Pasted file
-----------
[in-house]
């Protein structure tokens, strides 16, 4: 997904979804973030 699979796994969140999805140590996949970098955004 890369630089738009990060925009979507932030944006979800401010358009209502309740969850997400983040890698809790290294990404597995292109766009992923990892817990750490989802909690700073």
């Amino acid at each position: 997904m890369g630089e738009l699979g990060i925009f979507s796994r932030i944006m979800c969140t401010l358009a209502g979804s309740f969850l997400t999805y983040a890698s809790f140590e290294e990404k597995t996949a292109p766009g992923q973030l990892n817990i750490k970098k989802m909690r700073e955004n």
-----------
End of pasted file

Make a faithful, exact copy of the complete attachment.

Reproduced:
[in-house]
């Protein structure tokens, strides 16, 4: 997904979804973030 699979796994969140999805140590996949970098955004 890369630089738009990060925009979507932030944006979800401010358009209502309740969850997400983040890698809790290294990404597995292109766009992923990892817990750490989802909690700073």
């Amino acid at each position: 997904m890369g630089e738009l699979g990060i925009f979507s796994r932030i944006m979800c969140t401010l358009a209502g979804s309740f969850l997400t999805y983040a890698s809790f140590e290294e990404k597995t996949a292109p766009g992923q973030l990892n817990i750490k970098k989802m909690r700073e955004n």